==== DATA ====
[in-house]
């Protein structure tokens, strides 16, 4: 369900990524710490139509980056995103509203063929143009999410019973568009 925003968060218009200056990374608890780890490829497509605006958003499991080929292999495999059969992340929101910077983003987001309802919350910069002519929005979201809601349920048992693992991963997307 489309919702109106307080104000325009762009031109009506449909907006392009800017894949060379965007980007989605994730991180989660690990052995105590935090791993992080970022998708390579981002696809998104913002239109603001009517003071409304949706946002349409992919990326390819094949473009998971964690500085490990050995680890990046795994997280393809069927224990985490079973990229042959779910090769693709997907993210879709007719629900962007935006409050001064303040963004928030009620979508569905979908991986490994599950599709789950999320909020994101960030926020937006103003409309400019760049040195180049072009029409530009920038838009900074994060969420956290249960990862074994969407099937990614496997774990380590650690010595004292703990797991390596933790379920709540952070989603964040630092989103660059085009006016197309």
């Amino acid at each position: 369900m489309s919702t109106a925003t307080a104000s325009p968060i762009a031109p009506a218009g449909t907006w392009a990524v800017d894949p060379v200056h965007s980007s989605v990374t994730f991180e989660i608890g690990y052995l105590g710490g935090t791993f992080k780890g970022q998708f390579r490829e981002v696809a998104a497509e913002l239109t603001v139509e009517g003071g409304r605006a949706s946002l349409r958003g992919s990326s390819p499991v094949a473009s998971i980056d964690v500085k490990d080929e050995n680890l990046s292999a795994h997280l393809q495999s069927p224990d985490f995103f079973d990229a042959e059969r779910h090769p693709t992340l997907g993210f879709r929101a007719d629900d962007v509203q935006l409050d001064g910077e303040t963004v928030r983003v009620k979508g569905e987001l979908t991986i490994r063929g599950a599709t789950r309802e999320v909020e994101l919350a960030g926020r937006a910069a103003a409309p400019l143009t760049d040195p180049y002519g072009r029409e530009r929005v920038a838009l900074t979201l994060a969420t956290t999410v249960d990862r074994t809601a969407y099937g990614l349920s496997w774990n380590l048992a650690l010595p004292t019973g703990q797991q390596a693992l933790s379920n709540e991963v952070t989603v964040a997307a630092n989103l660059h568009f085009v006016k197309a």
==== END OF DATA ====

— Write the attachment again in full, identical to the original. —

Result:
[in-house]
């Protein structure tokens, strides 16, 4: 369900990524710490139509980056995103509203063929143009999410019973568009 925003968060218009200056990374608890780890490829497509605006958003499991080929292999495999059969992340929101910077983003987001309802919350910069002519929005979201809601349920048992693992991963997307 489309919702109106307080104000325009762009031109009506449909907006392009800017894949060379965007980007989605994730991180989660690990052995105590935090791993992080970022998708390579981002696809998104913002239109603001009517003071409304949706946002349409992919990326390819094949473009998971964690500085490990050995680890990046795994997280393809069927224990985490079973990229042959779910090769693709997907993210879709007719629900962007935006409050001064303040963004928030009620979508569905979908991986490994599950599709789950999320909020994101960030926020937006103003409309400019760049040195180049072009029409530009920038838009900074994060969420956290249960990862074994969407099937990614496997774990380590650690010595004292703990797991390596933790379920709540952070989603964040630092989103660059085009006016197309």
């Amino acid at each position: 369900m489309s919702t109106a925003t307080a104000s325009p968060i762009a031109p009506a218009g449909t907006w392009a990524v800017d894949p060379v200056h965007s980007s989605v990374t994730f991180e989660i608890g690990y052995l105590g710490g935090t791993f992080k780890g970022q998708f390579r490829e981002v696809a998104a497509e913002l239109t603001v139509e009517g003071g409304r605006a949706s946002l349409r958003g992919s990326s390819p499991v094949a473009s998971i980056d964690v500085k490990d080929e050995n680890l990046s292999a795994h997280l393809q495999s069927p224990d985490f995103f079973d990229a042959e059969r779910h090769p693709t992340l997907g993210f879709r929101a007719d629900d962007v509203q935006l409050d001064g910077e303040t963004v928030r983003v009620k979508g569905e987001l979908t991986i490994r063929g599950a599709t789950r309802e999320v909020e994101l919350a960030g926020r937006a910069a103003a409309p400019l143009t760049d040195p180049y002519g072009r029409e530009r929005v920038a838009l900074t979201l994060a969420t956290t999410v249960d990862r074994t809601a969407y099937g990614l349920s496997w774990n380590l048992a650690l010595p004292t019973g703990q797991q390596a693992l933790s379920n709540e991963v952070t989603v964040a997307a630092n989103l660059h568009f085009v006016k197309a």